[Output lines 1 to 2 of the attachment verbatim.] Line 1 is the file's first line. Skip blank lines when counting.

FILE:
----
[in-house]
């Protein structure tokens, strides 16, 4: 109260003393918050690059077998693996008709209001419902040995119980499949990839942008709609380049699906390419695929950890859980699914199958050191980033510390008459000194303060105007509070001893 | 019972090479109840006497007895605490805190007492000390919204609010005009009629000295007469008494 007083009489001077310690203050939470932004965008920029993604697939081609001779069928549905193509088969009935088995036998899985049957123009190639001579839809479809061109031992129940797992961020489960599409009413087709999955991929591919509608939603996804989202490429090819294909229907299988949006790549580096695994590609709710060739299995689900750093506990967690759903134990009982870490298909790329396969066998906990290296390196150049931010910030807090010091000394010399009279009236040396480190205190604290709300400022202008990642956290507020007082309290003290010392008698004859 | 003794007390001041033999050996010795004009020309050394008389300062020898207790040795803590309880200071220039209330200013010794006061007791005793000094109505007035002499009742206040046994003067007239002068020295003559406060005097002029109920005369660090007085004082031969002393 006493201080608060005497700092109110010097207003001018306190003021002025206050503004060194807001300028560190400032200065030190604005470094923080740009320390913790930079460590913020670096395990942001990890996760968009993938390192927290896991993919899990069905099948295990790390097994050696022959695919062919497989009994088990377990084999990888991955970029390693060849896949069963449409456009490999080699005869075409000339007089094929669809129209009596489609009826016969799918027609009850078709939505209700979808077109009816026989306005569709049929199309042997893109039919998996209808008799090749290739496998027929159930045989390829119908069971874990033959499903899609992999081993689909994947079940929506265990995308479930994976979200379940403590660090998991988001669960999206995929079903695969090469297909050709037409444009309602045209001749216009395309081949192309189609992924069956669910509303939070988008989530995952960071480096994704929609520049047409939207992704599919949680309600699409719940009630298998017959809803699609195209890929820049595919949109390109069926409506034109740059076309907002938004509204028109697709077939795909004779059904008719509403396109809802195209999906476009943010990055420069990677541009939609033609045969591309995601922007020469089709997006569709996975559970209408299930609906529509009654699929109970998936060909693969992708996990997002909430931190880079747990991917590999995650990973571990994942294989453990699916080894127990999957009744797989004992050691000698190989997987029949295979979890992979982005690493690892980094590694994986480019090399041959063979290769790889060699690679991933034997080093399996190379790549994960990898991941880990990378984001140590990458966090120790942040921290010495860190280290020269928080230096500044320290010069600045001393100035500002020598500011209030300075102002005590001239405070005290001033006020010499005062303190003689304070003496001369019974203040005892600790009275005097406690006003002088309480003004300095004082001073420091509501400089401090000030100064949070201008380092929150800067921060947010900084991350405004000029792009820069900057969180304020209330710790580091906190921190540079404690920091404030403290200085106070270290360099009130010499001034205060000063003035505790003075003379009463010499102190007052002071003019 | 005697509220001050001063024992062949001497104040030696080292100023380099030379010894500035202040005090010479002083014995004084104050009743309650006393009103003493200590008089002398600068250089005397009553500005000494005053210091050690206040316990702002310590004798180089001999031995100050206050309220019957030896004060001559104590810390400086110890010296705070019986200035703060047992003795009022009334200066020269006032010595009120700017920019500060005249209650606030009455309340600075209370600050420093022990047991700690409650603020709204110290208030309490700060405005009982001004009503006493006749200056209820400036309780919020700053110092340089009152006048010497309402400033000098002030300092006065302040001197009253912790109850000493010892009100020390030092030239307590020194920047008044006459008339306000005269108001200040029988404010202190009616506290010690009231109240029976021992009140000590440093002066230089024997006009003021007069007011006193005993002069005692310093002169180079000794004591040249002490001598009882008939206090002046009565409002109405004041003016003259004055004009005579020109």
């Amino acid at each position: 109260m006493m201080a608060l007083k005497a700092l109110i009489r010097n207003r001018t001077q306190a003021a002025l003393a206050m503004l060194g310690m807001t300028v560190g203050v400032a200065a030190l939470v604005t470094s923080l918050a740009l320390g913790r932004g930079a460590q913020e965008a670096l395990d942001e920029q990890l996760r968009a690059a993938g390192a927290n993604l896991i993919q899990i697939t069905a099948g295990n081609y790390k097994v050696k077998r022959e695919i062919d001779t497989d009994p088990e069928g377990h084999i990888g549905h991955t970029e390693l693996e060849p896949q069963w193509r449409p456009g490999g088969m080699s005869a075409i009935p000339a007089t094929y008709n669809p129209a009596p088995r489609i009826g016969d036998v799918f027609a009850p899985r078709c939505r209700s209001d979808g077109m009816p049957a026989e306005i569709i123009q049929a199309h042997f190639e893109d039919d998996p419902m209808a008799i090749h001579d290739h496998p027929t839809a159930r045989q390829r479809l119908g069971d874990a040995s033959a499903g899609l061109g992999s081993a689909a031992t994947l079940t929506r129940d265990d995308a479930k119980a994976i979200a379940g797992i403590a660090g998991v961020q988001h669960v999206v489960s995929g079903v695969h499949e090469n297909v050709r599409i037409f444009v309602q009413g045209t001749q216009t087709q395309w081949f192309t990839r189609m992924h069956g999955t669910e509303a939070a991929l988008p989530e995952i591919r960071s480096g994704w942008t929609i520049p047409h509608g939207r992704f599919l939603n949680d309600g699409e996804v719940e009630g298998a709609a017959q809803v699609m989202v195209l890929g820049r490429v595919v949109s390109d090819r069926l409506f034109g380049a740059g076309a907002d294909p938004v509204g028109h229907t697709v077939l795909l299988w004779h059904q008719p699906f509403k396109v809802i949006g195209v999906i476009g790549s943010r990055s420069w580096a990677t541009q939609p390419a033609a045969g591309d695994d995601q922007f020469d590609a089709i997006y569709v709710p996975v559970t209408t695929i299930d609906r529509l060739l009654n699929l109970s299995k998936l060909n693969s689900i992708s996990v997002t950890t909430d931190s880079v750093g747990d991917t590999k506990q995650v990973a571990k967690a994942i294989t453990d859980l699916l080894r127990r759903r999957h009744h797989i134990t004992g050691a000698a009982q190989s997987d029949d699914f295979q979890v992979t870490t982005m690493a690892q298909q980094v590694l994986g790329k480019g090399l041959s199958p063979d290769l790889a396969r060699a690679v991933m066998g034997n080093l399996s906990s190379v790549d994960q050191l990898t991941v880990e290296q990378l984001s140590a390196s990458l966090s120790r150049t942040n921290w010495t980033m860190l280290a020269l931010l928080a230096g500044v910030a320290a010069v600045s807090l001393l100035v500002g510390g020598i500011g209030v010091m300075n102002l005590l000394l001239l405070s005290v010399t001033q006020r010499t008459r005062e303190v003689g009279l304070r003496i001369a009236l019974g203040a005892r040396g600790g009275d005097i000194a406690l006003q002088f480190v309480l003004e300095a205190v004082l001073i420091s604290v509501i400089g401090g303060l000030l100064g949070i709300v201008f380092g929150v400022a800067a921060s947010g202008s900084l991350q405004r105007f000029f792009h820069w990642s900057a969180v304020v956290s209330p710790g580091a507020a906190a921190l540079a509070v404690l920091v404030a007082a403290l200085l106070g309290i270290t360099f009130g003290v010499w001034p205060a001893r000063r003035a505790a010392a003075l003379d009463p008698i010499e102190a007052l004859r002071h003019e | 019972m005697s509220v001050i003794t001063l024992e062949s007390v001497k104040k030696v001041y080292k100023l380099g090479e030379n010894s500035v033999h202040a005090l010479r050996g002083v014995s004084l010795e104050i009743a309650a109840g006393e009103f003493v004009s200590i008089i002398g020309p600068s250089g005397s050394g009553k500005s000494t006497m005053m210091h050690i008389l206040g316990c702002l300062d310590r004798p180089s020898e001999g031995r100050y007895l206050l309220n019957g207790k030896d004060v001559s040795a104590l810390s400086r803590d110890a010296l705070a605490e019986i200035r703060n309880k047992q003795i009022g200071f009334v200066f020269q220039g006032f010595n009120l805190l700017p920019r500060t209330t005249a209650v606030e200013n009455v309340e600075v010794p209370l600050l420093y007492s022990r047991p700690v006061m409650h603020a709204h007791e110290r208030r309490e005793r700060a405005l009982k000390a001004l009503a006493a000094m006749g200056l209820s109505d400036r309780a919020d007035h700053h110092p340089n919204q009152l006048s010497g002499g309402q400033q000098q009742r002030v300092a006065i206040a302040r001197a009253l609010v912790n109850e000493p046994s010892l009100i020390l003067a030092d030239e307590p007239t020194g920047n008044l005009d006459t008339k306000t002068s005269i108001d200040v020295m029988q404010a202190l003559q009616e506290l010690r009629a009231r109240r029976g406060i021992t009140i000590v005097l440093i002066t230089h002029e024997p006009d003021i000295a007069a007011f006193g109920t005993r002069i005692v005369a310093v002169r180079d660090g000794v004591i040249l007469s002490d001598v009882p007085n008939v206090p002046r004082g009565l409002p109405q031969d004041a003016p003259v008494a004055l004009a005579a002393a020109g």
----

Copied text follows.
[in-house]
């Protein structure tokens, strides 16, 4: 109260003393918050690059077998693996008709209001419902040995119980499949990839942008709609380049699906390419695929950890859980699914199958050191980033510390008459000194303060105007509070001893 | 019972090479109840006497007895605490805190007492000390919204609010005009009629000295007469008494 007083009489001077310690203050939470932004965008920029993604697939081609001779069928549905193509088969009935088995036998899985049957123009190639001579839809479809061109031992129940797992961020489960599409009413087709999955991929591919509608939603996804989202490429090819294909229907299988949006790549580096695994590609709710060739299995689900750093506990967690759903134990009982870490298909790329396969066998906990290296390196150049931010910030807090010091000394010399009279009236040396480190205190604290709300400022202008990642956290507020007082309290003290010392008698004859 | 003794007390001041033999050996010795004009020309050394008389300062020898207790040795803590309880200071220039209330200013010794006061007791005793000094109505007035002499009742206040046994003067007239002068020295003559406060005097002029109920005369660090007085004082031969002393 006493201080608060005497700092109110010097207003001018306190003021002025206050503004060194807001300028560190400032200065030190604005470094923080740009320390913790930079460590913020670096395990942001990890996760968009993938390192927290896991993919899990069905099948295990790390097994050696022959695919062919497989009994088990377990084999990888991955970029390693060849896949069963449409456009490999080699005869075409000339007089094929669809129209009596489609009826016969799918027609009850078709939505209700979808077109009816026989306005569709049929199309042997893109039919998996209808008799090749290739496998027929159930045989390829119908069971874990033959499903899609992999081993689909994947079940929506265990995308479930994976979200379940403590660090998991988001669960999206995929079903695969090469297909050709037409444009309602045209001749216009395309081949192309189609992924069956669910509303939070988008989530995952960071480096994704929609520049047409939207992704599919949680309600699409719940009630298998017959809803699609195209890929820049595919949109390109069926409506034109740059076309907002938004509204028109697709077939795909004779059904008719509403396109809802195209999906476009943010990055420069990677541009939609033609045969591309995601922007020469089709997006569709996975559970209408299930609906529509009654699929109970998936060909693969992708996990997002909430931190880079747990991917590999995650990973571990994942294989453990699916080894127990999957009744797989004992050691000698190989997987029949295979979890992979982005690493690892980094590694994986480019090399041959063979290769790889060699690679991933034997080093399996190379790549994960990898991941880990990378984001140590990458966090120790942040921290010495860190280290020269928080230096500044320290010069600045001393100035500002020598500011209030300075102002005590001239405070005290001033006020010499005062303190003689304070003496001369019974203040005892600790009275005097406690006003002088309480003004300095004082001073420091509501400089401090000030100064949070201008380092929150800067921060947010900084991350405004000029792009820069900057969180304020209330710790580091906190921190540079404690920091404030403290200085106070270290360099009130010499001034205060000063003035505790003075003379009463010499102190007052002071003019 | 005697509220001050001063024992062949001497104040030696080292100023380099030379010894500035202040005090010479002083014995004084104050009743309650006393009103003493200590008089002398600068250089005397009553500005000494005053210091050690206040316990702002310590004798180089001999031995100050206050309220019957030896004060001559104590810390400086110890010296705070019986200035703060047992003795009022009334200066020269006032010595009120700017920019500060005249209650606030009455309340600075209370600050420093022990047991700690409650603020709204110290208030309490700060405005009982001004009503006493006749200056209820400036309780919020700053110092340089009152006048010497309402400033000098002030300092006065302040001197009253912790109850000493010892009100020390030092030239307590020194920047008044006459008339306000005269108001200040029988404010202190009616506290010690009231109240029976021992009140000590440093002066230089024997006009003021007069007011006193005993002069005692310093002169180079000794004591040249002490001598009882008939206090002046009565409002109405004041003016003259004055004009005579020109």